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Posts from the ‘Portland’ Category

on hanging out in portland as seen in kodak tri-x 400 black and white

PORTLAND, OREGON has pizza and wine and artisan coffee and artisan breweries and a cheese monger who took the national title once upon a time and there are many food carts and many many ethnic restaurants and cocktail bars and lots of wine. After all Portland sits between the vineyards of Washington state to the north and the vineyards in Sonoma county, California to the south and let’s not forget the many vineyards that dot the Willamette Valley and southern Oregon.

PORTLAND, OREGON has a large river—the Willamette—and nearby it has a humongous river—the Columbia. Not too far is a large mountain with skiing and hiking—Mt Hood—and nearby, sort of, are several other mountains, some larger and some smaller but still big, along the Cascade Range.

PORTLAND, OREGON is a short drive to the Pacific Ocean. One can drive straight west across Oregon along the Columbia River to Astoria. Or, one can drive south and west from Portland to Lincoln City. Or, one can take I-5 south toward Corvallis and cut west to Newport Beach. Further south are other ways to go to the beach from Interstate 5.

No wonder the population continues to grow. The admonition years ago to Californians “to visit but not stay” has not worked. Apartment buildings pop up regularly. Leave your neighborhood for three months and return to find a new building under construction or one finished already and is advertising for new tenants.  (Click on any photo to see it larger and in more detail. Cliquez sur une vignette pour l’agrandir.)

But wait, there’s more!

on the homeless in portland, oregon

PORTLAND, OREGON, like many American cities, is not doing well. Many streets are lined with tents. Grass parking strips have tents. Vacant areas, around freeways, where grass needs to be mowed, have small towns of tents.

Portland is not alone. Other cities, larger and smaller than Portland, continue to struggle with the same issue. When someone cannot pay the rent, because the rent is too high or because the initial costs of moving into an apartment or a house—the deposit, the guarantee, the insurance, the month-in-advance, in addition cost of the utilities—is impossible to pay, what is to be done?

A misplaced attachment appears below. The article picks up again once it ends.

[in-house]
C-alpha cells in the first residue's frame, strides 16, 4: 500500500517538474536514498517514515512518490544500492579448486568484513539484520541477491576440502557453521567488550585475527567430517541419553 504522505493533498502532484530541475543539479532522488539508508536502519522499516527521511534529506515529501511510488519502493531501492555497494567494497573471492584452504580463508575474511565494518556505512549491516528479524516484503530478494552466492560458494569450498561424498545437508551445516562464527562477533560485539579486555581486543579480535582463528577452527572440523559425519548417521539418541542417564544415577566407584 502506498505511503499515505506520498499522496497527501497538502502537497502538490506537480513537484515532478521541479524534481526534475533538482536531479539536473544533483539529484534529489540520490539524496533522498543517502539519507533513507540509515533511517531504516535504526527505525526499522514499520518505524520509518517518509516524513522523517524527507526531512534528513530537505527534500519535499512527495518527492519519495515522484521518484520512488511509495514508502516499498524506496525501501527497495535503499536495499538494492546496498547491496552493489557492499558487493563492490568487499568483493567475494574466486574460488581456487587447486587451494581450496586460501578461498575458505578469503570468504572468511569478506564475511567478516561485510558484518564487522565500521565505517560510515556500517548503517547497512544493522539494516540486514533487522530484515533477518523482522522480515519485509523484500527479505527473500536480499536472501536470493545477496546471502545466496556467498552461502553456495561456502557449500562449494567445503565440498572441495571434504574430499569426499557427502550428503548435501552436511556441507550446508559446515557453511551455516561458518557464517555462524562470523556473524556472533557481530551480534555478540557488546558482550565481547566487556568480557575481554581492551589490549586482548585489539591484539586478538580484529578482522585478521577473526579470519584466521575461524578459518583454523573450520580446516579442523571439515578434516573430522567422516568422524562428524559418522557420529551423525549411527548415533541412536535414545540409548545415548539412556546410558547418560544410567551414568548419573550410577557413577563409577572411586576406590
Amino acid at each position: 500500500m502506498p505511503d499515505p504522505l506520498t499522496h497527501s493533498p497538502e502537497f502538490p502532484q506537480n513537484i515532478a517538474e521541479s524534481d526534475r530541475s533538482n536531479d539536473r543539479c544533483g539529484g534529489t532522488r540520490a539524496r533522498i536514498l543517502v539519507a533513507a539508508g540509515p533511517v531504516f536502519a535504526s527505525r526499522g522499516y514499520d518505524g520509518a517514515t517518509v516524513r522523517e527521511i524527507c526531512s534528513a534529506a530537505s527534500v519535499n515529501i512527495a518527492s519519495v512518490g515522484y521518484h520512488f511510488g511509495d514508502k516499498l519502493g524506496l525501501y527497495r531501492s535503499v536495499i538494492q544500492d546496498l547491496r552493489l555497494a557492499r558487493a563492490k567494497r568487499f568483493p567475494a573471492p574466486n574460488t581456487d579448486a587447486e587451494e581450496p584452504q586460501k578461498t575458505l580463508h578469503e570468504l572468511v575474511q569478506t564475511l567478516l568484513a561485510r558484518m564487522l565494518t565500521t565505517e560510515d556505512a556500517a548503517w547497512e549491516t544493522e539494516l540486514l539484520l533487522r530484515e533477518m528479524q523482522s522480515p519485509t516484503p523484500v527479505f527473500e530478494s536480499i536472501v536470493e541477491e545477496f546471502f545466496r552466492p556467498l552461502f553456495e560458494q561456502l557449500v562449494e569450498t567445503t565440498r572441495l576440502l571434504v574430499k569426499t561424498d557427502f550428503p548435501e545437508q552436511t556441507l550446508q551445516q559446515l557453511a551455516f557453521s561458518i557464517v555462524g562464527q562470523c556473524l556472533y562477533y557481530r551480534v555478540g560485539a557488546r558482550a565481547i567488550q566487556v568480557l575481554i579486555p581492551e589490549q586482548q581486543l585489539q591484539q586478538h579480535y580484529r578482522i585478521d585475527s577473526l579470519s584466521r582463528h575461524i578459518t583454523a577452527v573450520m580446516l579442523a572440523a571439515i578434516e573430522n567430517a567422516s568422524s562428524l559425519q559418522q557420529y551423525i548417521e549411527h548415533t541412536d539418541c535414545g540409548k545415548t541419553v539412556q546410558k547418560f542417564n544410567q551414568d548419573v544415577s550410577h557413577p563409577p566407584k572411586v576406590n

(The images in this post are in a black and white style called 1930’s Grainy BlackMag. It is a look found in magazines and newspapers of the early 1930’s. This post tries to capture in part the harsh reality of the early years of the Depression.)

Oregon governor Kate Brown cannot seek re-election in November, 2022. Three candidates, all women, a Republican, a Democrat, and an Independent, are wanting the voters to give them a chance to resolve the homeless issues.

On homelessness, all three candidates have argued that they would bring urgency to “an unacceptable humanitarian crisis.”

Two of the candidates, the Republican and the Independent, who speaks like a Republican on many issues, want a harder line approach and have suggested that “they’d force accountability on houseless Oregonians and reduce public camping.”

Legally, I am not sure they can “sweep” Oregon public places, the streets and other public places, if that is what they intend to do, of people who have no where to go.  (Click on any photo to see it larger and in more detail. Cliquez sur une vignette pour l’agrandir.)

Once upon a time, Portland and Oregon towns and cities did not have a “problem” with homelessness. We did not ever see the homeless.

Once upon a time, Portland and Oregon towns and cities did not have a “problem” with people with mental and medical difficulties. We did not see them either. They did not exist.